Employment Relations Minister Jo Swinson has announced today (22 December 2014) the reappointment of 3 Commissioners to the Low Pay Commission, the body responsible for providing advice on the National Minimum Wage (NMW).
John Hannett has been reappointed for a further 2 year term commencing from 1 January 2015 to 31 March 2017. Neil Goulden and Professor Robert Elliott have had their terms extended for a further 3 months commencing on 1 January 2015 until 20 March 2015. All 3 appointments are made in accordance with the Office of the Commissioner for Public Appointments (OCPA) guidelines.
Employment Relations Minister Jo Swinson said:
I am delighted to reappoint John Hannett, Neil Goulden and Professor Elliott to the Low Pay Commission. They bring a wealth of skills and expertise and I look forward to continuing our work together.
The National Minimum Wage has been a great success since it was introduced, making millions of workers better off.
The independent Low Pay Commission gives the government the expert and impartial advice that is essential to this continued success.
Notes to Editors
1.Biographies of reappointed Commissioners:
John Hannett became a Low Pay Commissioner on 1 May 2007. He is General Secretary of the Union of Shop, Distributive and Allied Workers (USDAW) and a member of Acas council. John also sits on the Trade Union Congress (TUC) Executive Committee and General Council.
Neil Goulden became a Low Pay Commissioner on 16 April 2007 and was reappointed for 4 years on 1 January 2011. He is a Director, Neil Goulden Consulting Limited, Chairman (emeritus), The Gala Coral Group and Chairman of Affinity Sutton Housing Association,
Neil is also a Non-Executive Director, and Chairman of the Audit Committee, at Marston’s plc and Chairman of Access Sport, a charity dedicated to transforming young people’s lives in deprived areas through sport in the community, and a Trustee of Sue Ryder.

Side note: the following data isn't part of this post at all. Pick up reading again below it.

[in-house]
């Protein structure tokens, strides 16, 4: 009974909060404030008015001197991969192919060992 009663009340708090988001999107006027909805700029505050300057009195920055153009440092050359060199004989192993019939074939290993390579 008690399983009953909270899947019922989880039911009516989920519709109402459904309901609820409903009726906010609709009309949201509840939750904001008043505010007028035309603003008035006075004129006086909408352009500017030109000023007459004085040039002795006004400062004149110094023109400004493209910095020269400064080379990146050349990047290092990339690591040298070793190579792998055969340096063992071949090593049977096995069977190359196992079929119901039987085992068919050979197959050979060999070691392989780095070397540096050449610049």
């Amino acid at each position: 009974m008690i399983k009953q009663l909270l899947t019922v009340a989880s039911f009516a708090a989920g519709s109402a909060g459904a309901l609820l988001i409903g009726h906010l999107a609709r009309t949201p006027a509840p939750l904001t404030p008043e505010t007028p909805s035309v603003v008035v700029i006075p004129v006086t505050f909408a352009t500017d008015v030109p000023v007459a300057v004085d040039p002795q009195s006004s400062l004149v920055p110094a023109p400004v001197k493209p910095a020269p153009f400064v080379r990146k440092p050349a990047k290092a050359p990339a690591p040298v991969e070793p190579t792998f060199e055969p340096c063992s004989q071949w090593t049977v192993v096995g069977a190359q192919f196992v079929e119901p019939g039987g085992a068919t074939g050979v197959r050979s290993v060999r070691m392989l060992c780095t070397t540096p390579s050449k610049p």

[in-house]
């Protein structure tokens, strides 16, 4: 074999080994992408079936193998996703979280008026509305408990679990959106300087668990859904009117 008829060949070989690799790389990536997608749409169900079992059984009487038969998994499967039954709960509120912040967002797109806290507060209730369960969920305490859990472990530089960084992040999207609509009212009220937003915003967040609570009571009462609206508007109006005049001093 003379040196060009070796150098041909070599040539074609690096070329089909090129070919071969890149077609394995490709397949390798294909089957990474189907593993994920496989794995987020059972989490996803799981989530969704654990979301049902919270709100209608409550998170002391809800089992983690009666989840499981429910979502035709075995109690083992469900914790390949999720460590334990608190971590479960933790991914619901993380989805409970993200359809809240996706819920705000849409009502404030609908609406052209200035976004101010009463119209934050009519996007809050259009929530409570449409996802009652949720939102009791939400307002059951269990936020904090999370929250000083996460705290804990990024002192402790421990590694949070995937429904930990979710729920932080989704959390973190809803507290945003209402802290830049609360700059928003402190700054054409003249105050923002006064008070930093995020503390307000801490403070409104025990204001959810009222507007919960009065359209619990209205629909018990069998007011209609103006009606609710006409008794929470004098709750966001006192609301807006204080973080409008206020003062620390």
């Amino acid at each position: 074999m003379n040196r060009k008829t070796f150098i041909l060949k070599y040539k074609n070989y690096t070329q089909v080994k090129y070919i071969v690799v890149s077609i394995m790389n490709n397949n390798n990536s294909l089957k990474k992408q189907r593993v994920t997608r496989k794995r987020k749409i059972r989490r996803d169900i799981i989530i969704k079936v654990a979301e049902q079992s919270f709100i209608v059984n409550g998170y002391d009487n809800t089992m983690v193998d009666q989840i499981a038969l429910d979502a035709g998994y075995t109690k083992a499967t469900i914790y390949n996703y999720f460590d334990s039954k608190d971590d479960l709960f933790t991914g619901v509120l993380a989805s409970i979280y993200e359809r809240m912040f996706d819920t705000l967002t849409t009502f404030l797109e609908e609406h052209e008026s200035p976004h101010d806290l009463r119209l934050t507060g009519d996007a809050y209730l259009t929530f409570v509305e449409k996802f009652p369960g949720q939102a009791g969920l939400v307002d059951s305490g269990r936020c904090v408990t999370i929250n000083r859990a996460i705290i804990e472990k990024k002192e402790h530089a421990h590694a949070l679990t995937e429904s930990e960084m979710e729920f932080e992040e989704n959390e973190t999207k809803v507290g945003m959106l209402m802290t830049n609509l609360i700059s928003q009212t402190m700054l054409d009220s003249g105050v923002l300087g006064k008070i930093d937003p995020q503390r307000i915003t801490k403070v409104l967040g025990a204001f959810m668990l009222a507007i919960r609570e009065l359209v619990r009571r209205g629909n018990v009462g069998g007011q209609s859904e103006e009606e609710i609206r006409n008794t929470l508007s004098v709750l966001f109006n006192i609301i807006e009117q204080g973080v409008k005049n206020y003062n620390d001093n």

Professor Robert Elliott
Professor Elliott became a Low Pay Commissioner on 1 April 2007 and was reappointed on 1 January 2011 for 4 years. He is Professor of Economics in the Health Economics Research Unit (HERU) at the University of Aberdeen and was Director of HERU from 2001 to 2012.
He has been a visiting Professor at universities in the USA, Australia and Europe including Cornell, IUPUI, New York, Stanford and Wisconsin, in the USA, Melbourne and Queensland in Australia, Universita Cattolica, Milan, Italy and Paris ll France. He is a Fellow of the Royal Society of Edinburgh.
2.The Low Pay Commission is a non-departmental public body responsible for providing advice on the National Minimum Wage (NMW). The commission reports to the Prime Minister, Deputy Prime Minister and the Secretary of State, and consists of a chair and 8 other members with expertise in employee and labour relations.
3.The Low Pay Commission monitors, evaluates and reviews the impact of the NMW, with particular reference to the effect on pay, employment and competitiveness in low paying sectors and small firms; the effect on different groups of workers; the effect on pay structures, and the interaction between the NMW and the tax and benefit systems. The commission reviews the level of the NMW adult rate, the youth rates, and the apprentice rate and makes recommendations, if appropriate, for change.
4.The appointments to the Low Pay Commission will take effect from 1 January 2015. Appointments require a commitment of, on average, 16 days per year (pro-rata). Remuneration is on the basis of a daily rate of £242.12.
5.These appointments were made following an open selection process conducted in accordance with the code of practice and other guidance issued by the Commissioner for Public Appointments.